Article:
I don't know why Mark Reinhold showed this example while he was talking about type reification (see the photo: the title of the slide is "Language Futures: Reification").
Type erasure was an unfortunate idea that made it into Java, only because raw types needed to be supported for backward compatibility. Type erasure has lead to a number of warts, like the impossibility of creating arrays of a concrete parameterized type. Other languages, Scala for example, are also bothered by type erasure; in Scala there is an ugly workaround (manifests) to get generic type information at runtime.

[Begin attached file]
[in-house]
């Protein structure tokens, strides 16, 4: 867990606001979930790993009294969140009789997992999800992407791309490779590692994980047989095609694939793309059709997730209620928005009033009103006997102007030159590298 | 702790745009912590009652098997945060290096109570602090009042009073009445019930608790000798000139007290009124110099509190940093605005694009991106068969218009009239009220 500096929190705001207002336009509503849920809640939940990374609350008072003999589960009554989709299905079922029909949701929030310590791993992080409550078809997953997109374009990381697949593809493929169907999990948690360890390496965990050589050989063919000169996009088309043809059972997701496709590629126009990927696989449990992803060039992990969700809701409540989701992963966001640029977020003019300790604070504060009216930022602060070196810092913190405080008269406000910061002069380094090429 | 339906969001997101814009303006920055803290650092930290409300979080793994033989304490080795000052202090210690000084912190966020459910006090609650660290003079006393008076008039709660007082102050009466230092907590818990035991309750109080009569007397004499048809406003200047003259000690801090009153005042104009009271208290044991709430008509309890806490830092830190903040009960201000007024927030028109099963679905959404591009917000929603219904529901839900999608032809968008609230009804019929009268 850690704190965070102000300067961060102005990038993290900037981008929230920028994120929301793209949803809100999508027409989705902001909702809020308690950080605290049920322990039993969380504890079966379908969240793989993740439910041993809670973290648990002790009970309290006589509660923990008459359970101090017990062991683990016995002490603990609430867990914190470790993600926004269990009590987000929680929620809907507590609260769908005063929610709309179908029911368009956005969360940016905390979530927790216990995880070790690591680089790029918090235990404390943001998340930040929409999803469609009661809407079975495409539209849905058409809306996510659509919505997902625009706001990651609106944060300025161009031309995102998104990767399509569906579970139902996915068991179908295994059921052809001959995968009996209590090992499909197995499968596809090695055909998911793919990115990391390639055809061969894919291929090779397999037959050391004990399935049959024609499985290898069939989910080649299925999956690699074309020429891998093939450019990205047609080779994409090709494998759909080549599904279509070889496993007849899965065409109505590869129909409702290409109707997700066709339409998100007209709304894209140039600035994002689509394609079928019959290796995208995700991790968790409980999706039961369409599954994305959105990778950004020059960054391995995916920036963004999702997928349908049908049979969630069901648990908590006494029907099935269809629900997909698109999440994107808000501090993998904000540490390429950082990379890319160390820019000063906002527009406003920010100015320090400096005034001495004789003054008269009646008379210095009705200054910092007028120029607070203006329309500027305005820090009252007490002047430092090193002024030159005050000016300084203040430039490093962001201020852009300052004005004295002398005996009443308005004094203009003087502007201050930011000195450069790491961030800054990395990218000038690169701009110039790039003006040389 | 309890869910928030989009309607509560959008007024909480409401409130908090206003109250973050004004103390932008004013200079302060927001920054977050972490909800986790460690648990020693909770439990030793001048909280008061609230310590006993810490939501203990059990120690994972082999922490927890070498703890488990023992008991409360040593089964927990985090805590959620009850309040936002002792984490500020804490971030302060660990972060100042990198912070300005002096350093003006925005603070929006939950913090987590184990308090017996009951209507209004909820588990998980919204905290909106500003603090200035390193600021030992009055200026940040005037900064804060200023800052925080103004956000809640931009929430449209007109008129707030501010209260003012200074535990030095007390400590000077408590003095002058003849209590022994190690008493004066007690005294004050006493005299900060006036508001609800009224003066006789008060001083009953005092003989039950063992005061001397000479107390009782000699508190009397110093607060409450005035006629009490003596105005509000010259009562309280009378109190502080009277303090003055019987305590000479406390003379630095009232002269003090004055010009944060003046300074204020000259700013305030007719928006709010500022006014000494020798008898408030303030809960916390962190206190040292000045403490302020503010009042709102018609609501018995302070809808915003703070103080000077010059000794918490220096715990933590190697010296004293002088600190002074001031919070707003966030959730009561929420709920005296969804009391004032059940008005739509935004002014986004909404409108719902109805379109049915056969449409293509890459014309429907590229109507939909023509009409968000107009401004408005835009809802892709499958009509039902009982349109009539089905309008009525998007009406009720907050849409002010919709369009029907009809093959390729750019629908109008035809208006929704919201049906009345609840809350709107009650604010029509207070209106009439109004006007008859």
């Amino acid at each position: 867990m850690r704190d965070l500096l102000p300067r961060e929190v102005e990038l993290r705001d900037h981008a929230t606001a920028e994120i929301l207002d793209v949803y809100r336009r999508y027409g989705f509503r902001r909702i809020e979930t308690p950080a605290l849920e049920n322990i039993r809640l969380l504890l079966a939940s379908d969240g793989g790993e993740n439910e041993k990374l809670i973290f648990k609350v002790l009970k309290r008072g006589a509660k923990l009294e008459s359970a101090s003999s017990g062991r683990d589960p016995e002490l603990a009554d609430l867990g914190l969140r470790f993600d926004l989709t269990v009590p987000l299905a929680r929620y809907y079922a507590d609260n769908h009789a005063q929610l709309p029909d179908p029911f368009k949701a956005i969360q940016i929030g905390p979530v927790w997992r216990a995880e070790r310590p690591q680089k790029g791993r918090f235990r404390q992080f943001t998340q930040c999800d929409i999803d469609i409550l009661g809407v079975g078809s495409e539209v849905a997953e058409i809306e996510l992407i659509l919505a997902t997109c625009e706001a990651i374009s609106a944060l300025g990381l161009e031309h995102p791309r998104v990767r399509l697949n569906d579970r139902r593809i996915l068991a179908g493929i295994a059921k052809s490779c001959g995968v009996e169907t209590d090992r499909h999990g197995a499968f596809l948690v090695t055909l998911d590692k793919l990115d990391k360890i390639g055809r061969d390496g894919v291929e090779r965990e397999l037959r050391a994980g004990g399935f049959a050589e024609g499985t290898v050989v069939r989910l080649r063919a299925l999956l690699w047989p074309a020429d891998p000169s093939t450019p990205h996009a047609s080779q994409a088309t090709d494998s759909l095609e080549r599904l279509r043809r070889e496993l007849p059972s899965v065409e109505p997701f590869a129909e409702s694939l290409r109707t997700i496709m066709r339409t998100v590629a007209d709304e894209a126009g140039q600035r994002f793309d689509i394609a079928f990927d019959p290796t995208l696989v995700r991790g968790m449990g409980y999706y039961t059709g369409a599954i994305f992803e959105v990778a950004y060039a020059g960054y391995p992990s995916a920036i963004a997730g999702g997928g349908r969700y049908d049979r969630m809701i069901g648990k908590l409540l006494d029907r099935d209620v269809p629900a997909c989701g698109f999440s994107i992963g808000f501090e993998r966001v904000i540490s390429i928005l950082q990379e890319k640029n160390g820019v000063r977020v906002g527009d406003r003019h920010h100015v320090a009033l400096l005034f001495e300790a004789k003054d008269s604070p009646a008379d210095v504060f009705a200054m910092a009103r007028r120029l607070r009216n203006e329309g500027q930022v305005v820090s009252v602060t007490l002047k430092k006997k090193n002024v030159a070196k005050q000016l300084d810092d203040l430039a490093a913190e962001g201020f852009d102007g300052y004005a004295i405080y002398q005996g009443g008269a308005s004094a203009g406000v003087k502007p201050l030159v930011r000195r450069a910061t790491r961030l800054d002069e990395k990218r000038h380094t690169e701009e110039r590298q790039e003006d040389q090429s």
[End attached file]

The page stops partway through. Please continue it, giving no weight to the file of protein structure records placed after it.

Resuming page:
In my opinion, generics should never have been implemented with type erasure - and now it is much harder to add type reification to Java because everything has to stay backward compatible. It would be nice if we could get rid of type erasure in Java and the JVM, but it's not going to be easy.
I fully agree on type erasure. Without it, it would (probably) even be possible to instantiate instances and arrays (new T anyone?) of generic types. I even made up a syntax for the first:
In this example, Integer can only be used with doSomething1 and doSomething3. It misses the constructors required for doSomething2 and doSomething4 and therefore cannot be used there.